- Credit: Talacrest.com

One of the rarest Ferraris out there is the 288 GTO Evoluzione. Some people see it as a 288 in disguise, whilst others see it as a prototype for the iconic F40. The Evoluzione proved that Ferrari was serious when wanting to enter the Group B races.

Do the wheels remind your of some other car? F40 LM maybe? Credit: ClassicDriver.com

Do the wheels remind your of some other car? F40 LM maybe? Credit: ClassicDriver.com

The 1980s are often referred to as one of the most competitive periods in rallying, thanks to the Group B racing category (or Killer B's as it was also known). This category enabled some of the most frightening machines to race with (almost) no limits. It was an amazing spectacle with cars featuring a lightweight chassis, advanced aerodynamics and huge amounts of horsepower. All that created awe-inspiring numbers that are impressive even for today’s standards. Sadly, speed was a major issue; many drivers struggled to control the cars, which resulted in many deaths. So, in 1986, the FIA cancelled the Group B leaving the cars to tell their stories.

One of the most iconic Group B racecars-the Audi Quattro. Credit: Audi

One of the most iconic Group B racecars-the Audi Quattro. Credit: Audi

One story comes from a prancing horse which never had a chance to compete in the notorious Group B-the 288 Evoluzione. This was the 288 GTO on some heavy steroids. While the GTO looked elegant and sophisticated in every way, the Evoluzione was the complete opposite. It was brutal, menacing, and simply mesmerizing. This Group B track car was one of Ferrari’s greatest hits. It was designed to take full advantage of racing regulations for this category, packing a lightweight chassis and a 2.9-litre twin-turbo V8 engine with 650hp. Because the car was so light (total weight of 940kg) and the engine so powerful, it could easily reach a top speed of 362 km/h (225 mph).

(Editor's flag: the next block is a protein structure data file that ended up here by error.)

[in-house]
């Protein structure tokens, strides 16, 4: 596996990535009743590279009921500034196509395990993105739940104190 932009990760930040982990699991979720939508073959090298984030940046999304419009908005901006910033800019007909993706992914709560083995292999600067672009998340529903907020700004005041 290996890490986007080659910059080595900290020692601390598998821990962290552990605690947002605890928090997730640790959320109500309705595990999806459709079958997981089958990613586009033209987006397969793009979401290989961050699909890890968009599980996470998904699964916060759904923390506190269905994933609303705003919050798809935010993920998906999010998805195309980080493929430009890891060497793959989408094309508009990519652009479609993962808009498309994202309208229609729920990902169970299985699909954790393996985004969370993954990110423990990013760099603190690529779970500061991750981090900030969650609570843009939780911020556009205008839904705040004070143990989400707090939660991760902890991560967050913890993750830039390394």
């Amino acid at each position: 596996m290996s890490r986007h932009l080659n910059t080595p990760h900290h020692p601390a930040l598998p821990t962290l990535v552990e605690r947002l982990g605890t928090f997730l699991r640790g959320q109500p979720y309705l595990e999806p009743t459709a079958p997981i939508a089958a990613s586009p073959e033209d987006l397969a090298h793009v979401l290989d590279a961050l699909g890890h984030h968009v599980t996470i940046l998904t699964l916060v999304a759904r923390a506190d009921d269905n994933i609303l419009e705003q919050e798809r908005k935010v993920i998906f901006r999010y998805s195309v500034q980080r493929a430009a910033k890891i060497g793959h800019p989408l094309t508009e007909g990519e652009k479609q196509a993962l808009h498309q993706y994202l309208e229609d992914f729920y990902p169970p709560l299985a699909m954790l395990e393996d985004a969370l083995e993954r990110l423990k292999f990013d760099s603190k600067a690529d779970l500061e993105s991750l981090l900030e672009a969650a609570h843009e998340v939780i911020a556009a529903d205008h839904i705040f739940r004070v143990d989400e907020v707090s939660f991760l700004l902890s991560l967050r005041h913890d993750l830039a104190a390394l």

Credit: Talacrest.com

Credit: Talacrest.com

But, before the car was even finished, a terrifying crash happened during one Group B race, in which both driver and his navigator lost their lives. And after seeing what Ferrari wanted to bring to these races, the FIA cancelled this race group and ripped apart Ferrari’s dreams to compete in it.

So, does that mean that the Evoluzione was a total waste

Of course not! Even though this car couldn’t enter any other racing series (for being too radical) Enzo Ferrari saw something special in it. He used it to make the greatest car in the world-Ferrari F40. When revealed in 1987, the F40 came with the same 2.9-litre twin-turbo V8, though less powerful, and borrowed many design cues from the hardcore prancing horse.

We got the legendary F40 thanks to the Evoluzione. Credit: Supercars.net

We got the legendary F40 thanks to the Evoluzione. Credit: Supercars.net

This means that the Evoluzione had a huge role in its life. Yes, it was a rather unusual Ferrari, but it’s simply mind-boggling how a car that was meant to compete in the most extreme racing series ended up being a muse for a legendary supercar. And, all brutality aside, Evoluzione is quite beautiful. It was one of the most aerodynamic cars of its time, featuring a shovel nose, air vents, front canards and a massive rear wing.

Overtake? Pff, yeah right. Credit: ClassicDriver.com

Overtake? Pff, yeah right. Credit: ClassicDriver.com

Only 5 were made, but their whereabouts are unknown. One became a prototype for the F40, and one is displayed at Ferrari’s Museum in Maranello. But, the rest of them are probably locked away in some private collections. And that is a very sad ending for this car; built to compete in an insane racing series, used as a prototype for the legendary F40, and now collecting dust in some garage.

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